told by the people living them.
My obsession with medicine started when I was 7. I remember the moment: It’s the school’s Christmas play. I’m dressed in a doctor’s coat with white gloves on. I’m the doctor who is supposed to cure Santa of a cold so he can deliver the presents. I’m disappointed because I feel that being a doctor is not that special; I was just there to cure a man. Wait, it’s a person who brings happiness to the entire world? It’s Santa!
When I finally cure Santa and save Christmas, the crowd erupts into cheers and children scream. “Thanks for saving Santa.” That’s when I realize that doctors are important.
I discovered my calling then, and I’ve rediscovered it time and time again without the involvement of Santa and despite many difficulties with my immigration status and other personal obstacles.
Now amid the pandemic, as my passion is once again reignited and I feel like it’s needed more than ever in the world, I find myself at a crossroads in my journey.
I was born in Venezuela. By the age of 4, my parents moved to Puerto Rico due to political tensions in our native country.
When I was in middle school, I remember one day I came home from school and my mom told me her sister had been diagnosed with lupus. I could see how badly it affected my mom’s family in Venezuela and especially my mom who couldn’t physically be there for her sister.
I googled the disease and learned it is an autoimmune disease. It sparked my interest. How is it possible for your own body, the one that is made to protect you, to turn against you? Once again, I reflected on my choice of career, and I decided that I want to learn more about the functions of the immune system and help people who have autoimmune diseases.
Time passed, and my journey eventually brought me to Pittsburgh to pursue a bachelor’s degree in biology. I immersed myself in classes related to the immune system. I decided to study pathogenic microbiology, immunology and diseases that change the world.
I attended La Roche University because it was the only college at the time that allowed me to send materials after the deadline. I could only submit my applications later because my DACA papers were coming after the official deadline.
Still, there were continuing challenges. Because of my DACA status, I couldn’t find any available internships willing to take me. I found other ways to get experience by appealing to advisers and taking some of the most difficult classes available to delve deeper into the research I am passionate about.
I believe that developing vaccines that will eradicate possibilities of new diseases (e.g., Zika), mutations of viral diseases (e.g., the flu) and former diseases (e.g., tuberculosis) is crucial to a healthy society.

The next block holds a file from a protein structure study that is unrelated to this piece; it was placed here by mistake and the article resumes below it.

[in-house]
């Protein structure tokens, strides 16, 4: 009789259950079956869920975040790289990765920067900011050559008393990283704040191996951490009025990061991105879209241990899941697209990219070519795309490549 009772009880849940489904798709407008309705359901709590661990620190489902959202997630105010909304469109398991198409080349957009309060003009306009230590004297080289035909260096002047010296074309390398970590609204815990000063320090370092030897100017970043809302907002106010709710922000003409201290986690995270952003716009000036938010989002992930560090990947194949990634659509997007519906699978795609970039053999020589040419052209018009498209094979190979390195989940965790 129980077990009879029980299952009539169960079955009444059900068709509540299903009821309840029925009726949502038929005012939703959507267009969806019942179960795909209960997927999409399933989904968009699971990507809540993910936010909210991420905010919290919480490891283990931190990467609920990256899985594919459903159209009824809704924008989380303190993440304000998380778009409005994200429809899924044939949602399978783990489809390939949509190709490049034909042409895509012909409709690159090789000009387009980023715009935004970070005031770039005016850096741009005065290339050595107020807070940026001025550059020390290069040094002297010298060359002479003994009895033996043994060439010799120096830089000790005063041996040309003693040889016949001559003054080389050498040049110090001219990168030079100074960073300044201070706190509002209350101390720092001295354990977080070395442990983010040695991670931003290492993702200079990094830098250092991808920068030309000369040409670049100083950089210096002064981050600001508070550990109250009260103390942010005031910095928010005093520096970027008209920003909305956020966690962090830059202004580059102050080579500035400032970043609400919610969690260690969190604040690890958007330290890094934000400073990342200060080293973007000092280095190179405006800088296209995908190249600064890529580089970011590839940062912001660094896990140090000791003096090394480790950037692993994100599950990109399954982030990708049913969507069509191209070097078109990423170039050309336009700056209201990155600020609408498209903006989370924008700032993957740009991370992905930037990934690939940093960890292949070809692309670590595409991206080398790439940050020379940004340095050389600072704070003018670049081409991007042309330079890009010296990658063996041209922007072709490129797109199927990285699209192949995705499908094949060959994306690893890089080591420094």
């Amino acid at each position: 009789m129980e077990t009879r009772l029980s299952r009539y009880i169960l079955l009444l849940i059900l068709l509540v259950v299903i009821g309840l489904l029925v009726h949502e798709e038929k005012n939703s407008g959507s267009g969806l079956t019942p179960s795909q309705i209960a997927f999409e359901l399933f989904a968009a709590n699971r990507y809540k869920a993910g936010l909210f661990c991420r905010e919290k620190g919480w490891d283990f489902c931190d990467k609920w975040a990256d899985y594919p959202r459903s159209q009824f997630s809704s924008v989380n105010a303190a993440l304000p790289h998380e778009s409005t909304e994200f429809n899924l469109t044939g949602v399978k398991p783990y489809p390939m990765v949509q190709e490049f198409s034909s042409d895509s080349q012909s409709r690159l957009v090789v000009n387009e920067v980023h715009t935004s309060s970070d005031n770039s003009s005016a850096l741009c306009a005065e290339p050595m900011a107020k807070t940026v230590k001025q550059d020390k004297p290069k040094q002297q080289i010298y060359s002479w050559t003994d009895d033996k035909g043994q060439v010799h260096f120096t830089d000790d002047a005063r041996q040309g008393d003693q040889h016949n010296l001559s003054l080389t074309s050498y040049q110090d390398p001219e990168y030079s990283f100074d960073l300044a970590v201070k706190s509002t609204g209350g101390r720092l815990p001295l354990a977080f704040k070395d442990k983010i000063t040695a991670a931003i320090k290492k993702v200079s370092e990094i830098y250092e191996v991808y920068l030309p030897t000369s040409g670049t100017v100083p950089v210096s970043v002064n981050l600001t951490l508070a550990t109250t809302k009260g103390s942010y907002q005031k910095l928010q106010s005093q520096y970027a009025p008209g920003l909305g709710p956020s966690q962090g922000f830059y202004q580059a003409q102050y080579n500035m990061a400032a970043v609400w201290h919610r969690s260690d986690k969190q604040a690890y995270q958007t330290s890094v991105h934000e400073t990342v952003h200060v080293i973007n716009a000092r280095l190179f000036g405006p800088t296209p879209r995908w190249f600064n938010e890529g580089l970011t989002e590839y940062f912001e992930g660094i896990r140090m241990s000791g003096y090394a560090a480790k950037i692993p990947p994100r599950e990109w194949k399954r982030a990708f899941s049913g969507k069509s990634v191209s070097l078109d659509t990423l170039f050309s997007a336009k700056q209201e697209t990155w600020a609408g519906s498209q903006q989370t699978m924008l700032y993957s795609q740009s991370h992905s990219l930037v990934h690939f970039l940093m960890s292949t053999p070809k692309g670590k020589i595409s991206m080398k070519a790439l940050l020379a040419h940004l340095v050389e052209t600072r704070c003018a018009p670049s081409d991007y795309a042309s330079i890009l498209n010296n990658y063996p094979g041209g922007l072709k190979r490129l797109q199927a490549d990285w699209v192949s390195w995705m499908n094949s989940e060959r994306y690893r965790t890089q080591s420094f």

My dream is to work in public health. And I feel the dream is so close. I am one year away from completing my master’s degree in infectious diseases, and I would love to enter the field when it appears my knowledge and skills may be most relevant and needed.
I want to be able to learn how immigration patterns, climate change and conflicts affect the health of millions and how to provide better services for those in need. I want to analyze data and medical history to find the origins of a disease and evaluate methods to contain it.
But, as a DACA recipient, I cannot obtain a loan to pay for the rest of my schooling. Most of my family members are immigrants. Therefore, it makes it difficult to find a cosigner or for them to be able to get loans as well.
Right now, amid the pandemic, covering schooling expenses through work, when a lot of businesses are shut down, is not possible. And I have lost all hope to find a scholarship. So I am resorting to extreme means of crowdfunding, but this is not a sustainable solution.
I and many other immigrants work so hard to obtain the dream here in America. But to contribute to society to the fullest, we need better support for our educational pursuits and the basic needs that must be met for us to meet those goals.
Despite balancing stress from my immigration status and lack of financial support, I have been able to obtain a 3.5 GPA, keep a part-time job, doing lab work on HIV, all while having a full-time class load. I would like to keep this momentum up to complete my master’s program and go even further to quickly find a job in my field.
Ever since I was a young girl, it has been my dream to work in the healthcare and public health field. While it has not always been easy as an Afro-Latina DACA recipient, I have been granted a number of opportunities that have paved my way to getting to where I am today. And I have not squandered those opportunities.
But now my dream of serving in the medical field and helping people is in jeopardy. I hope to find a pathway to graduation and make the difference I’ve always dreamt of making at a time when global public health needs are most dire. And I hope my story will inspire change in policy and attitudes that will help immigrants like me achieve their dreams.
Mariana Benitez is an Afro-Latina woman of Venezuelan-Cuban descent hoping to complete a master’s program, studying infectious diseases. If you want to send a message to Mariana, email firstname.lastname@example.org.
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